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Reactions of Orb‐Weaving Spiders (Argiopidae) to Airborne Sounds

Frings, Hubert, Frings, Mable
Ecology 1966 v.47 no.4 pp. 578-588
Araneus, Argiope aurantia, agitation, air, hairs, insects, legs, predators, receptors, webs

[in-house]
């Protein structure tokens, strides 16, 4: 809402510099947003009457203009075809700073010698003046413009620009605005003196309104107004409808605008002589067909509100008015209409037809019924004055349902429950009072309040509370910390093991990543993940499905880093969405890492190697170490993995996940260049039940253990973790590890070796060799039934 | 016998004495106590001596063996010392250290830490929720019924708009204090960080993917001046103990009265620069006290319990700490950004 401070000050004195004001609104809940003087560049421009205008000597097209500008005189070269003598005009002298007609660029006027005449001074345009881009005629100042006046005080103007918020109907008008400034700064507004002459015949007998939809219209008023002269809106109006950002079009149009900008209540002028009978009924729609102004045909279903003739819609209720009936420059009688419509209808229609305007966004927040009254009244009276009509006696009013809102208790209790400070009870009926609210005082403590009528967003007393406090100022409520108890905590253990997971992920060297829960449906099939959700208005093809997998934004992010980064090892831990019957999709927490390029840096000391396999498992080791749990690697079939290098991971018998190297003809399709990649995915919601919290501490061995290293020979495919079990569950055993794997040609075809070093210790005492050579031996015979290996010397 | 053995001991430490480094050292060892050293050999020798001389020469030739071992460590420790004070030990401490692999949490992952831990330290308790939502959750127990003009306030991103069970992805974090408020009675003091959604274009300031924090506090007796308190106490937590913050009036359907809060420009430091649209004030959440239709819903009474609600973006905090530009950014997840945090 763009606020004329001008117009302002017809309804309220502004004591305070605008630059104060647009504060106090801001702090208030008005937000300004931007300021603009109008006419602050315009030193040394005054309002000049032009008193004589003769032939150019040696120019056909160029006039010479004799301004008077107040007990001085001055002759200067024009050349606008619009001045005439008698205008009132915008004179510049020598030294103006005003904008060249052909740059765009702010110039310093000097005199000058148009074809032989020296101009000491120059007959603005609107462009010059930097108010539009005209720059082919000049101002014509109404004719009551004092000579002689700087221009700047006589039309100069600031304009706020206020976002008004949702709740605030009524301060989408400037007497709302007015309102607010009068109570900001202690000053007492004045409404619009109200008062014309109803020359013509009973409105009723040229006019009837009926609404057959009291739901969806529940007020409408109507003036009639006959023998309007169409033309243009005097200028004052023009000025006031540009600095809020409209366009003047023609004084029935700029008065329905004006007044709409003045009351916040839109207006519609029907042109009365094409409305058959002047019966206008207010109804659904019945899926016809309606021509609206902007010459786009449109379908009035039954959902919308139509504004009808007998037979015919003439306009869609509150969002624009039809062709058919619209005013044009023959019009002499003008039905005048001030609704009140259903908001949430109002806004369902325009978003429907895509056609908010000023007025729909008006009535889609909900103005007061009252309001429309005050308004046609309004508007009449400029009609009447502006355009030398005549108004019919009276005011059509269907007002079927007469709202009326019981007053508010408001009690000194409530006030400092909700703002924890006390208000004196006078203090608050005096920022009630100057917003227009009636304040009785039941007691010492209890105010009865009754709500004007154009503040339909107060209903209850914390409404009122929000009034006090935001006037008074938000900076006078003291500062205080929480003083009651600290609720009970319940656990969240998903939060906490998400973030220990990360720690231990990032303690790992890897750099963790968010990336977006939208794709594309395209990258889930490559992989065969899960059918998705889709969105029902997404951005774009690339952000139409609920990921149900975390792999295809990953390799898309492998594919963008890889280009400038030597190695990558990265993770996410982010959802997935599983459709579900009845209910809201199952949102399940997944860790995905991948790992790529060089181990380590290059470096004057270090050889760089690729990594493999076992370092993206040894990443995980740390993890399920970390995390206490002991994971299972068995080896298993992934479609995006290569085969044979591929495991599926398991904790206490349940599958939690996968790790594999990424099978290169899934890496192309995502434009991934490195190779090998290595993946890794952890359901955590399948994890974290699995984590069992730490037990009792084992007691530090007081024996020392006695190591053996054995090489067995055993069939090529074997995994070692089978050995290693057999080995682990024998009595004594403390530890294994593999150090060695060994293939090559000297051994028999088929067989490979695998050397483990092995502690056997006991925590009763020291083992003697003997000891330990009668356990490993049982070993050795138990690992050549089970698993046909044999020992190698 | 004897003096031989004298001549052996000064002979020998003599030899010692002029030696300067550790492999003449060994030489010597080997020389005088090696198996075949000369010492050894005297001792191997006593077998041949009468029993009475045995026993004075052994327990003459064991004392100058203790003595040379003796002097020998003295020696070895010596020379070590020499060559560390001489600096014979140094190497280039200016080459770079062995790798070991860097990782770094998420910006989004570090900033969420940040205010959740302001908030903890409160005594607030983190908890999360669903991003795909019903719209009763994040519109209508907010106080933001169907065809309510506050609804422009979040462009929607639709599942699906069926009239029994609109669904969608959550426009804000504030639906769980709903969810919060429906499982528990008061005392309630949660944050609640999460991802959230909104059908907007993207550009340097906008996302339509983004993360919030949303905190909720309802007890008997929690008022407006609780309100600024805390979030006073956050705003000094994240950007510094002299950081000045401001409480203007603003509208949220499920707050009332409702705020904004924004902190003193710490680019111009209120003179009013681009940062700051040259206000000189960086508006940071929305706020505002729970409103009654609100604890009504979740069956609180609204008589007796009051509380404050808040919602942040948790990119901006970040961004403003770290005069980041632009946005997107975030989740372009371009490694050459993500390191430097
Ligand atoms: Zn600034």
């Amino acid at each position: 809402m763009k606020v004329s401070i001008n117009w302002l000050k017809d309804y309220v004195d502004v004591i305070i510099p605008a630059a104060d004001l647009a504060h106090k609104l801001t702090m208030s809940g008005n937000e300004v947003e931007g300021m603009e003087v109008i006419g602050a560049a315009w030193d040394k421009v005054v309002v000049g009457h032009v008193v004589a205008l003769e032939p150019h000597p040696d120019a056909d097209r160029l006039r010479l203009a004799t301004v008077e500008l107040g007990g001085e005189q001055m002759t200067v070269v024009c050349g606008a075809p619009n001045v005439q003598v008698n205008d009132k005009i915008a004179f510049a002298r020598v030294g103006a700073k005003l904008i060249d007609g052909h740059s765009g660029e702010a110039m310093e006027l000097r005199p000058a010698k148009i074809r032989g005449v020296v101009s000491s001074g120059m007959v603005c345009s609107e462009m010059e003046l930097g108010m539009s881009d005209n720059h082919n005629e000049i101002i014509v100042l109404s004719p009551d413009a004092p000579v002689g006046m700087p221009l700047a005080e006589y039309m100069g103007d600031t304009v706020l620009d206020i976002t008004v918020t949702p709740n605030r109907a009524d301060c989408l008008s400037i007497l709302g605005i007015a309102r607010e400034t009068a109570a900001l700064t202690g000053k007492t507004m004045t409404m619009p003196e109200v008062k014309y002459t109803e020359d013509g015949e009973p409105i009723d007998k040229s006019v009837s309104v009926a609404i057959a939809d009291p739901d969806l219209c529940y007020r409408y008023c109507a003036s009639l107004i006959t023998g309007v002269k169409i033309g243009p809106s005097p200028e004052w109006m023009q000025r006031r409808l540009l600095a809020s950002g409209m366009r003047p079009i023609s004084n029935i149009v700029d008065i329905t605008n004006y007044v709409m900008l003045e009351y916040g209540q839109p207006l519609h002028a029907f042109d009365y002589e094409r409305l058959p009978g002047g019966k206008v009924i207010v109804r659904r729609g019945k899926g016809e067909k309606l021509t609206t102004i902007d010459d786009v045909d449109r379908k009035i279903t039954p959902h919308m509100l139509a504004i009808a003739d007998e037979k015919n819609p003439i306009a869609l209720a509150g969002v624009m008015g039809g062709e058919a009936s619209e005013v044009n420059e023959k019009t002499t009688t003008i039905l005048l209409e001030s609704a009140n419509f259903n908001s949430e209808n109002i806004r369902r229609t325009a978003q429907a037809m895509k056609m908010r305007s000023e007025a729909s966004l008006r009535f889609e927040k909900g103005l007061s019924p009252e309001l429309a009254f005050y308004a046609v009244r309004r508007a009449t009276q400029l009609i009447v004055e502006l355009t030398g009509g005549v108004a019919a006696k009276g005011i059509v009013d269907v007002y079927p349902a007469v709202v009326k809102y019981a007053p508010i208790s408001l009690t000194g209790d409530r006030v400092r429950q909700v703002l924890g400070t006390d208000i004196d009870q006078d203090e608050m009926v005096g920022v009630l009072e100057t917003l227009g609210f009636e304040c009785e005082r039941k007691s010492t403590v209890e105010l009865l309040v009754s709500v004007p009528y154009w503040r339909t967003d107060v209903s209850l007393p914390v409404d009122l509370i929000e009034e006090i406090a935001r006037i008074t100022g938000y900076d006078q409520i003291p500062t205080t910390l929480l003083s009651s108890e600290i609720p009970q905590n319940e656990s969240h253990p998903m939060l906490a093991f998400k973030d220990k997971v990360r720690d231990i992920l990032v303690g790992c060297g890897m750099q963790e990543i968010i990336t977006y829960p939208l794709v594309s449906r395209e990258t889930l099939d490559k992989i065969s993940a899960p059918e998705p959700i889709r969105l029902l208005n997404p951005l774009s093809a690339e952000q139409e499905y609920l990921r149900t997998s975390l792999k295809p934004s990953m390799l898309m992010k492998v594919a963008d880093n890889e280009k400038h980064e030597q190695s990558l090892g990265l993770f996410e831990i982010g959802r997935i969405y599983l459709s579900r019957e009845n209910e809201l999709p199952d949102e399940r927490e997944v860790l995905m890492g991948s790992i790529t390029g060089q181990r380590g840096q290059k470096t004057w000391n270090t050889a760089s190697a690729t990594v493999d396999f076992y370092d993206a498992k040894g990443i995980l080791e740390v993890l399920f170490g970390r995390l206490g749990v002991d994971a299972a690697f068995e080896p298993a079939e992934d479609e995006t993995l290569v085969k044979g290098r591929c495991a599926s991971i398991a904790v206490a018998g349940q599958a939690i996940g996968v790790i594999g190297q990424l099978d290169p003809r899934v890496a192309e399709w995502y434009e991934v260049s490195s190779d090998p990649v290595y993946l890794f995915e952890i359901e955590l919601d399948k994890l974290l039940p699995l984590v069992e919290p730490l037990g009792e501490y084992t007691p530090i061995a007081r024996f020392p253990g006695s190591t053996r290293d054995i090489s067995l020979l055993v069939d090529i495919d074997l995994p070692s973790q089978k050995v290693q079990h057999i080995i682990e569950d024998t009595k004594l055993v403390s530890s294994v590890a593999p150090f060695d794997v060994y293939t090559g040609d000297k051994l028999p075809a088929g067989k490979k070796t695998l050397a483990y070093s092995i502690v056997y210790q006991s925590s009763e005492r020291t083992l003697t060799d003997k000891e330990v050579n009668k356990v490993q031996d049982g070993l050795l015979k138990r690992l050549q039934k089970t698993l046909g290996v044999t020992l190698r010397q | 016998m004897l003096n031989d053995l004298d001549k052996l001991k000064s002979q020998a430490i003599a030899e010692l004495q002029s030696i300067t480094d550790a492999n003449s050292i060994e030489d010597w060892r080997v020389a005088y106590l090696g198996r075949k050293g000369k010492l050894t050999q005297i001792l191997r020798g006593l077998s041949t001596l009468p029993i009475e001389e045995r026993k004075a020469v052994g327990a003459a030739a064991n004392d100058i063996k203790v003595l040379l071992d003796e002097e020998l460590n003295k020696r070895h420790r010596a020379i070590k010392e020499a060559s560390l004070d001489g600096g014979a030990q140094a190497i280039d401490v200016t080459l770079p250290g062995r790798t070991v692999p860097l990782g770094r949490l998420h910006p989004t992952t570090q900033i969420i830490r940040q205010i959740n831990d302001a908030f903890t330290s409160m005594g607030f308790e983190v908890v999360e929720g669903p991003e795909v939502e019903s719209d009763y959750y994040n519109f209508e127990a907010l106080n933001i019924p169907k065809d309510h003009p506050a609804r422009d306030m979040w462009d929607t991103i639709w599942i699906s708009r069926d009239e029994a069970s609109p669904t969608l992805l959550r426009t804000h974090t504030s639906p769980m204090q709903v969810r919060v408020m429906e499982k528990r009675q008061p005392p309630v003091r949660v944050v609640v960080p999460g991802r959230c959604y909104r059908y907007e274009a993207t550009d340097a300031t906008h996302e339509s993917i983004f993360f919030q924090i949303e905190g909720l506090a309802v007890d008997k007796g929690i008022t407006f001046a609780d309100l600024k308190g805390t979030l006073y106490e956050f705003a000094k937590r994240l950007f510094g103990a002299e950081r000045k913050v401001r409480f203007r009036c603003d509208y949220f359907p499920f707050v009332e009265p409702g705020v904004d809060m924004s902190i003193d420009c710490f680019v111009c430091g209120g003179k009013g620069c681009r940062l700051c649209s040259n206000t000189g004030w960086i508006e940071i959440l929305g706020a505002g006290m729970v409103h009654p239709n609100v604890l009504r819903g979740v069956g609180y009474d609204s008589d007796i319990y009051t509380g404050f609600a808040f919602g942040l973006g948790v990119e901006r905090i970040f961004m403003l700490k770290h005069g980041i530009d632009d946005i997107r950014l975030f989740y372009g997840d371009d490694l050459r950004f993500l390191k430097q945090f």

The reaction of three species of web—spinning spiders, Araneus cavaticus, Argiope aurantia, and Argiope avara, in their webs and when removed from the webs, to web agitation and airborne sounds at known frequencies and intensities were studies. The reactions to web agitation and airborne sounds are not the same, and the receptors are probably different. The spiders react to web agitation by attacking the source, as they do with trapped insects; the receptors are probably proprioceptors of the legs. The spider respond to airborne sounds, from 200 to 3,000 cycle/sec at 90 to 110 db, by defensive movements; the webs are not needed for reception. The receptors are long, thin hairs which are agitated by near—field air movements of intense sound fields; they are not specialized phonoreceptors, for they are sensitive to direct bending and to air currents. Earlier discrepancies in results with airborne sounds are easily explained by the fact that intensities and distances to sound sources were not controlled. The defensive reactions to high intensity airborne sounds are probably involved, in nature, with escape from or defense against winged predators.